Wednesday, October 10, 2007

Access to the General Curriculum

Take a look at this article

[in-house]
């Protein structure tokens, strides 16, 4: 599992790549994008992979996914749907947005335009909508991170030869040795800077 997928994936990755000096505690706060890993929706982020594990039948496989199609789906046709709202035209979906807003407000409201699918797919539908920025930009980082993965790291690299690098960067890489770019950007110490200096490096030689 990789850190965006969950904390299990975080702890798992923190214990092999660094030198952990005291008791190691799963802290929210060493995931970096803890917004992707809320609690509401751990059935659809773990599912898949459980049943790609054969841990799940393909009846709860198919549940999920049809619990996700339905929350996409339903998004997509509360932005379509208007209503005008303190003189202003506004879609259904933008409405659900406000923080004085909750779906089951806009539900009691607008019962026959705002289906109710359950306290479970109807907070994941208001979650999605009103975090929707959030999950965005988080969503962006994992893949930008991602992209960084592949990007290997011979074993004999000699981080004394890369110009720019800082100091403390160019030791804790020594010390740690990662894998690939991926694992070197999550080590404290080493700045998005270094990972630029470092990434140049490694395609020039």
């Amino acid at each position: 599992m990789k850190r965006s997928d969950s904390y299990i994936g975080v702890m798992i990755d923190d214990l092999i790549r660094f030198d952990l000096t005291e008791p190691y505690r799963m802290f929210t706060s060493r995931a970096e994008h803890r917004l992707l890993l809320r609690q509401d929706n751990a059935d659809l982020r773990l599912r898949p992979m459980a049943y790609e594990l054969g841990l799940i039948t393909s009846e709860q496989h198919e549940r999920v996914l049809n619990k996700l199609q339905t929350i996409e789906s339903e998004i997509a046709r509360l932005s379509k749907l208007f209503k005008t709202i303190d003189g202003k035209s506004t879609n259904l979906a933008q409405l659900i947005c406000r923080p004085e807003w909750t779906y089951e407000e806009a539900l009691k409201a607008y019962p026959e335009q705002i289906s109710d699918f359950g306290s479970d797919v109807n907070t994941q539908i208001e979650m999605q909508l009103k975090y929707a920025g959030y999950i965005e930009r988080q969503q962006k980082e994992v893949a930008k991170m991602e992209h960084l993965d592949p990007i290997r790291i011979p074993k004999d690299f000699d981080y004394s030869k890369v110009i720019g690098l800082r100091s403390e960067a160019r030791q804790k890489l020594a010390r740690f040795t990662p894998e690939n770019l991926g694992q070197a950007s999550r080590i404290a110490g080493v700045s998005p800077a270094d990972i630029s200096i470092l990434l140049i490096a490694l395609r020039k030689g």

This study, performed in 2006, was designed to test the progress of individuals with disabilities in different settings. Watching 19 students, data was collected through computers and was later compiled and compared. The study compares data against placing children in classrooms with “curriculum adaptations” and students with “access to the general education curriculum.” After in depth analysis the study determined that “students educated in divided and entire group physical arrangements had greater access to the general education curriculum than students educated in individual physical arrangements.” Furthermore, the study also found that students that worked independently had much more development. The study’s conclusion undeniably deserves attention in today’s school districts: “students with intellectual and developmental disabilities are capable of managing their own learning when working on content related to the general curriculum.” If nothing else, this is a plea for special education children to be given some well deserved independence. With paraprofessionals and assistants and peers always trying to help, it’s no wonder many feel frustrated with the educational process that they are capable of maneuvering themselves.